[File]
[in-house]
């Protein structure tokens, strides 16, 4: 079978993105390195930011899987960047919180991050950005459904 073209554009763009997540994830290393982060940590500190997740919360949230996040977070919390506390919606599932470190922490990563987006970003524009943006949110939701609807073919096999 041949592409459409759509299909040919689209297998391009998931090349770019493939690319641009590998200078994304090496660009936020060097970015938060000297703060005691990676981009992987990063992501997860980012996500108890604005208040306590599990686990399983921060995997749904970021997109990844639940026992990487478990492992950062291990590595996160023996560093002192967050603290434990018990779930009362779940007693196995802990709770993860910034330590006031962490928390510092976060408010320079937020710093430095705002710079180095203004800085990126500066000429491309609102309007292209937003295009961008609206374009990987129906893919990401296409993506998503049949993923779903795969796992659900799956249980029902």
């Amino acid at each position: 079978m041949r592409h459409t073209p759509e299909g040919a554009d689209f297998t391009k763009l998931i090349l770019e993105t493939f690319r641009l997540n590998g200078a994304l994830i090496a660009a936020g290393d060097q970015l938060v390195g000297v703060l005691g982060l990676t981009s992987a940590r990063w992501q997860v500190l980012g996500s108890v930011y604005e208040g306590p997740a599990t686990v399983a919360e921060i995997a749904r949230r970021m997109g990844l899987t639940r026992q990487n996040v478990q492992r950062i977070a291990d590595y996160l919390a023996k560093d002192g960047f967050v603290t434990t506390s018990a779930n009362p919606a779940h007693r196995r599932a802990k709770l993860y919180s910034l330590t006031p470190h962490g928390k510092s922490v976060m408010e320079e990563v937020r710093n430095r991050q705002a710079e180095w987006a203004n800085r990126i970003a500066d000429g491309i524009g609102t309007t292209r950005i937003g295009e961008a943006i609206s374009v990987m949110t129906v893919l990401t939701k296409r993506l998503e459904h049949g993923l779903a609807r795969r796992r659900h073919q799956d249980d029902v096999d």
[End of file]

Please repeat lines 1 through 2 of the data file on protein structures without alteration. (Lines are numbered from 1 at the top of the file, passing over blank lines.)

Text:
[in-house]
């Protein structure tokens, strides 16, 4: 079978993105390195930011899987960047919180991050950005459904 073209554009763009997540994830290393982060940590500190997740919360949230996040977070919390506390919606599932470190922490990563987006970003524009943006949110939701609807073919096999 041949592409459409759509299909040919689209297998391009998931090349770019493939690319641009590998200078994304090496660009936020060097970015938060000297703060005691990676981009992987990063992501997860980012996500108890604005208040306590599990686990399983921060995997749904970021997109990844639940026992990487478990492992950062291990590595996160023996560093002192967050603290434990018990779930009362779940007693196995802990709770993860910034330590006031962490928390510092976060408010320079937020710093430095705002710079180095203004800085990126500066000429491309609102309007292209937003295009961008609206374009990987129906893919990401296409993506998503049949993923779903795969796992659900799956249980029902």